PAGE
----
Eighteenth-century British economist Adam Smith (1723-90) first wrote of the connection between freedom and national economic success. In his monumental work An Inquiry Into the Nature and Causes of the Wealth of Nations, published in 1776, Smith showed that national prosperity would naturally follow if governments allowed their peoples the freedom to succeed financially. This is still the foundational principle of what is often referred to as the Anglo-American economic model. A recent survey showed that eight of the ten most prosperous countries on earth have one thing in common—they are all former colonies of Great Britain.
Nineteenth-century economist Karl Marx taught that the state should control the means of production, thereby ensuring a fair distribution of wealth. His model was the foundation of the communist system, which failed miserably to either produce wealth or distribute it fairly. This did not stop countries from embracing his economic philosophy, usually nations accustomed to strong centralization.
What is often referred to as the “third way” is a mix of both systems, with some economic freedoms but a big role for central government.
Certainly the Anglo-American model, though not perfect, has produced the greatest degree of wealth for the maximum number of people.
The ancient book of Genesis showed this would be the case. In chapter 49 Jacob (Israel) called his 12 sons together and told them what would “befall them in the last days” (verse 1), the time leading up to the establishment of the Kingdom of God. Speaking specifically of the United States and Britain, whose common ancestor is Joseph, Jacob said: “Joseph shall be a fruitful bough, a fruitful bough by a well; his branches run over the wall.” History bears this out. Wherever the British and American peoples have gone, prosperity has followed, both for themselves and for those living with them.
Sometimes, however, this prosperity has led to resentment. An early illustration of this can be found in Genesis 26.
Isaac, Abraham’s son and the father of Jacob, was dwelling among the Philistines (verse 8), where he “began to prosper, and continued prospering until he became very prosperous” (verse 13). Verse 14 adds: “So the Philistines envied him.”
As a result of this envy, they forced Isaac off the land. Isaac simply moved away and started prospering elsewhere—and was again resented by the Philistines. Eventually, they allowed him to stay, which was in their best interests because his wealth improved their conditions as well as his own, exactly as was promised to his father, Abraham: “I will bless those who bless you, and I will curse him who curses you” (Genesis 12:3 Genesis 12:3And I will bless them that bless you, and curse him that curses you: and in you shall all families of the earth be blessed.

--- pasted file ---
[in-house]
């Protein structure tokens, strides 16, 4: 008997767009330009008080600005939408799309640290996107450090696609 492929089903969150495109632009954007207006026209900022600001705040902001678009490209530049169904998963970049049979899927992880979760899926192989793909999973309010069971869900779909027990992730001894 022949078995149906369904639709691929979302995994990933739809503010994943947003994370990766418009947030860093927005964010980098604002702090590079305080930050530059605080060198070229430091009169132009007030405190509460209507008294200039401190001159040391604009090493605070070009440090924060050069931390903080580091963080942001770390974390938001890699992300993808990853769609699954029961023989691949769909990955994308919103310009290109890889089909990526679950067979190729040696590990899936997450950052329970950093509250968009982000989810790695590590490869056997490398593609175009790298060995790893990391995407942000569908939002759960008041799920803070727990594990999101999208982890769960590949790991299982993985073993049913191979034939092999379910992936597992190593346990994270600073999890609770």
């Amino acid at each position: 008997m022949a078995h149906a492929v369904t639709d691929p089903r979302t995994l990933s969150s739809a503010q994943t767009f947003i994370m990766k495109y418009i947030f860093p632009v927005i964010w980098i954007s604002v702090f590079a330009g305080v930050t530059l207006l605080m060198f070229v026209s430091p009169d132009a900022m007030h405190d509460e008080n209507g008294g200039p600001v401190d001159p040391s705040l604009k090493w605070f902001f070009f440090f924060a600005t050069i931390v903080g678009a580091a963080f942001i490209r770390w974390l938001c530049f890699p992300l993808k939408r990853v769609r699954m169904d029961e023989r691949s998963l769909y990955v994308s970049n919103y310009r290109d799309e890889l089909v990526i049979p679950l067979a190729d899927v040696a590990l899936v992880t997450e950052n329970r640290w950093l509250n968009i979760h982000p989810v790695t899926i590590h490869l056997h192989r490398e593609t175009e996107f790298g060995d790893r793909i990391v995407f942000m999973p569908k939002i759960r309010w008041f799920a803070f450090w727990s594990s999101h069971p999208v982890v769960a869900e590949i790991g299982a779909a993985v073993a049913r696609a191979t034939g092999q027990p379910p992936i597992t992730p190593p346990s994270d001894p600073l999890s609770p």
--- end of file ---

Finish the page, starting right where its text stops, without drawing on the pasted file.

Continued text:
American King James Version×).
Great prosperity was brought to the world through the British Empire and later the United States. But, as the British retreated from their empire, many of their former colonies suffered rapid economic decline as successor governments tried a different model, that of controlling everything.
The result is a whole generation of people who remember nothing of the fairly prosperous past but see the former imperial master wealthy while they are poor. To them, logic dictates that the British and the Americans must have stolen their wealth from the poor of the world. Hence, the increasing hatred directed toward the two Western nations.
Sadly, this is unlikely to be rectified until Jesus Christ returns and fulfills some specific Bible prophecies. In Micah 4:1-4 Micah 4:1-4  But in the last days it shall come to pass, that the mountain of the house of the LORD shall be established in the top of the mountains, and it shall be exalted above the hills; and people shall flow to it.
 And many nations shall come, and say, Come, and let us go up to the mountain of the LORD, and to the house of the God of Jacob; and he will teach us of his ways, and we will walk in his paths: for the law shall go forth of Zion, and the word of the LORD from Jerusalem.
 And he shall judge among many people, and rebuke strong nations afar off; and they shall beat their swords into plowshares, and their spears into pruning hooks: nation shall not lift up a sword against nation, neither shall they learn war any more.
 But they shall sit every man under his vine and under his fig tree; and none shall make them afraid: for the mouth of the LORD of hosts has spoken it.
American King James Version×, for example, we read that “many nations” will “go up to the mountain [kingdom] of the Lord, to the house of the God of Jacob; [where] He will teach us His Ways and we shall walk in His paths.”
One of His ways is an economic system built on private-property rights and family farming, as shown in verse 4: “But everyone shall sit under his vine and under his fig tree, and no one shall make them afraid.” There will be no corrupt governments trying to take the wealth for themselves. Today it is the lack of respect for private property that discourages investment and the creation of wealth in many backward nations.
An essential prerequisite for removing the threat to private wealth is an independent judiciary, one of the contributing factors to the success of the Anglo-American model.
In one respect, though, the United States and Britain have deviated from Smith’s model, and that is in the accumulation of debt, both corporate and private. This is a fundamental weakness of recent experience that should not be copied. It does not bode well for the future of the two greatest English-speaking nations. GN